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Self-employment Opportunities & Skills Development

Marketing Tips and Techniques

Marketing Tips and Techniques

Marketing doesn’t have to be complex or expensive. Sometimes the simplest ideas are the most effective. Here are some marketing tips and techniques to promote your business. Business marketing in an economic downturn demands a critical re-examination of your existing marketing plan and finding low-cost yet effective ideas to remain profitable. While it may seem logical to cut back on advertising and promotions during a slow economy, it is essential to keep your business name and logo in the public eye if you want to be perceived as successful, reliable and enduring.

The solution lies in identifying smart alternatives that will help your business achieve this objective. Savvy marketers suggest that instead of ‘playing it safe’ by cutting back on your advertising budget you should rather initiate a campaign to rejuvenate your marketing strategy. However, in order to be effective these low-cost ideas need to be creative, unique and original. First, start by re-evaluating your target market to find out who exactly is buying and why; it’s also critical to identify which advertising options work best in generating sales in a downturn economy and then increase the budget for these options while reducing other ‘business as usual’ areas. Second, re-focus by rethinking your marketing mix and adapting your plan of action but not the overall budget. You may want to boost your business by launching a PR and Publicity campaign, which should include sending out press kits to relevant media for publication; make sure the press releases are newsworthy and that your focus is to connect with customers’ needs while at the same time promoting your brand image.

Low-cost marketing ideas in a downturn economy:

1. Embark on a market research campaign to re-acquaint yourself with your industry. Gaining a fresh perspective of consumers’ expectations will be worth the time and expense and provide new opportunities to establish a relationship with investors, suppliers, customers and prospects. Consider exploring new opportunities such as ‘going green’ or ‘frugal practicality’ to boost awareness of your business.

2. Update your web site on a regular basis to showcase your business. Offer time-sensitive special discount deals. Also include information rich content that provides solutions to problems associated with reduced disposable income; people are always looking for ways to stretch their budget. Create links on your site that enables prospects to download free information (catalogue, price list); make sure the download is linked to special offers on your product or service. Keep a database of customers’ personal information; send them electronic holiday cards, birthday wishes, newsletters and notices of special offers and sales. A good way to collect personal data is to include a registration card with your product to capture the name, address and other information about your customers. Ask their permission to forward material to their email address.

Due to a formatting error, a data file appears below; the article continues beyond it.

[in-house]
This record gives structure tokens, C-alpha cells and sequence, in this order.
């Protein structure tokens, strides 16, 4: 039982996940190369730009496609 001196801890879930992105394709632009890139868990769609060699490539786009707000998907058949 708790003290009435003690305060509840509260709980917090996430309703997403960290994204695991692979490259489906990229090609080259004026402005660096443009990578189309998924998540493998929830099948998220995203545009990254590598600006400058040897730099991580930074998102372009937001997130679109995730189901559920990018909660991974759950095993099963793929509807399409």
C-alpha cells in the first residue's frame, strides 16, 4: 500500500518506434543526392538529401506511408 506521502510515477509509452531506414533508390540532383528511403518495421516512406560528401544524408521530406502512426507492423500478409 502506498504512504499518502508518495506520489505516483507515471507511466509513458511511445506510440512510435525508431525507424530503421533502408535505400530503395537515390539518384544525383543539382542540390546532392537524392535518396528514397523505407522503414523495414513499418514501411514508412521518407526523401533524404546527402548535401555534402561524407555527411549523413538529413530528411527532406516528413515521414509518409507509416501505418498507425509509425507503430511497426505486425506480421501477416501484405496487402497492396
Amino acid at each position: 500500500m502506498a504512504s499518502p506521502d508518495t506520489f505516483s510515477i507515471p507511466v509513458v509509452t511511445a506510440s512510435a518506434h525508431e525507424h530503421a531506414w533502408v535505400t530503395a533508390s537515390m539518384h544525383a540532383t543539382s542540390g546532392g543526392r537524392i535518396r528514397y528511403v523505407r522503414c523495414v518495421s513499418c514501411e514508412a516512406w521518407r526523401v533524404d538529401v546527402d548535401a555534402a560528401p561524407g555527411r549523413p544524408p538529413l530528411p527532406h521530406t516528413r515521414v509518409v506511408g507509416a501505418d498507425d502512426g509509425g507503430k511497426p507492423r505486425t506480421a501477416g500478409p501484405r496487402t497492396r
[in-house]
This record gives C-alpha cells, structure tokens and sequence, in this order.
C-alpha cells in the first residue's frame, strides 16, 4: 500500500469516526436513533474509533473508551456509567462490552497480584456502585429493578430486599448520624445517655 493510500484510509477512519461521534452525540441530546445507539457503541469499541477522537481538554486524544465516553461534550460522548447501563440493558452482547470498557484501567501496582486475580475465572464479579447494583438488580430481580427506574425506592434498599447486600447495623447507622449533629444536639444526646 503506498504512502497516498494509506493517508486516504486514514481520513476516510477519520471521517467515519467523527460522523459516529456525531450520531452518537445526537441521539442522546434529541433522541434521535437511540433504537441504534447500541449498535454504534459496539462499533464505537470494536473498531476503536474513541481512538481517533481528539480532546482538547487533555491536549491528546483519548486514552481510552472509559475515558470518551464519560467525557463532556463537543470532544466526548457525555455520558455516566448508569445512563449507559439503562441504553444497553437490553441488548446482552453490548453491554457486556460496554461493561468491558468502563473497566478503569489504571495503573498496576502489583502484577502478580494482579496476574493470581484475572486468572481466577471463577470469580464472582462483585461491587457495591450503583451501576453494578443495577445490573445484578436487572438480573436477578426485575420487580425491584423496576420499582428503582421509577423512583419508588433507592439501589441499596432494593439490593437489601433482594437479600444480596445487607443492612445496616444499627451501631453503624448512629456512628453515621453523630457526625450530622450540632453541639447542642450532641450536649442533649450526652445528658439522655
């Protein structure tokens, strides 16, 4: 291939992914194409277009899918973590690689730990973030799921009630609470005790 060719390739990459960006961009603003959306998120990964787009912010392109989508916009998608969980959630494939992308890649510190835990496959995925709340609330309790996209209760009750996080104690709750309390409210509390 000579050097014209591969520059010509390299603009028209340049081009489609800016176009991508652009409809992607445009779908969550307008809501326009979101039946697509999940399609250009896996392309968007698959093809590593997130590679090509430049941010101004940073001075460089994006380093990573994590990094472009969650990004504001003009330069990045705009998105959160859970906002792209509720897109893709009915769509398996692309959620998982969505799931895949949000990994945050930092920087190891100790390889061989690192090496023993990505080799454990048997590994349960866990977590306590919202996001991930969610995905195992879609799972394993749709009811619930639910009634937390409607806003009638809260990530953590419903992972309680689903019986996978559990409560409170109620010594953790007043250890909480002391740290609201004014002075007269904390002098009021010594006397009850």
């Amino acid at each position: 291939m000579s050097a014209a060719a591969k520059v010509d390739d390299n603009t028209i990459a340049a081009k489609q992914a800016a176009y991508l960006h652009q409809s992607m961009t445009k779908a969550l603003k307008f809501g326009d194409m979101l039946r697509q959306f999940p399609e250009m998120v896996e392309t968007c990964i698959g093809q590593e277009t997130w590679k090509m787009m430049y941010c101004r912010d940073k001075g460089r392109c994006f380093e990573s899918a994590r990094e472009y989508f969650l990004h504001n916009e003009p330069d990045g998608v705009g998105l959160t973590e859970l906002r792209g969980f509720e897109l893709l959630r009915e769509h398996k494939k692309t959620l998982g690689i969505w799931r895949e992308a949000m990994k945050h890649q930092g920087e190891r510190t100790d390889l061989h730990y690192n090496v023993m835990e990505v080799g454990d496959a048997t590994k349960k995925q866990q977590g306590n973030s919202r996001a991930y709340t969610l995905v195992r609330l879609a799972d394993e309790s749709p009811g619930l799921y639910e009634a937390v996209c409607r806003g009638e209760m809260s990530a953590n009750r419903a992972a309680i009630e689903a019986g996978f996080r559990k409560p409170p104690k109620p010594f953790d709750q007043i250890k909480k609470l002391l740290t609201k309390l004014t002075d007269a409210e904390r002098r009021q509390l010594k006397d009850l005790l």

3. Join social network groups on the Internet. This will provide the opportunity to communicate market-related information to potential consumers. Networking with consumers through this medium also opens doors to new markets at little or no cost.

4. Increase your involvement in community or charity work. Your business name will receive valuable exposure and offer opportunities to receive free publicity. People are generally prone to supporting businesses that give back to their community.

5. Corporate gift giving is your opportunity to make a lasting impact on customers. When most businesses are cutting back on giving branded gifts to customers, now is your chance to make an impression with a unique corporate gift. An effective corporate gift need not be expensive, but it should be memorable. Besides, it’s the thought that counts.

6. Hand out seed-embedded calling cards. Handmade from recycled paper, these calling cards are embedded with seeds (to grow a patch of flowers or culinary herbs). The card is attached to a standard printed business card so that the recipient can remove the section that contains the seeds while retaining the other section with your name and contact details. The idea is for the recipient to plant the seeded section of the calling card in soil and watch the plants grow.

7. Distribute door-hanger calling cards to homes in your target area. These door-hangers, printed on 300gsm stock board and die-cut to fit over a door knob, include relevant information about your business. Include eye-catching graphics and perhaps a catchy slogan. Contact Theresa for a design and printing quotation.

8. Advertise your business through your voice mail message. Take time to write a catchy script for a phone message or voice mail that communicates to the caller in a professional yet friendly manner. In brief, inform the caller who about your business and specials on offer. When people call during closed hours, this may be your only opportunity to tell them about your products or services. Consider allowing the caller to leave a short detailed message and their phone number so that you may return the call.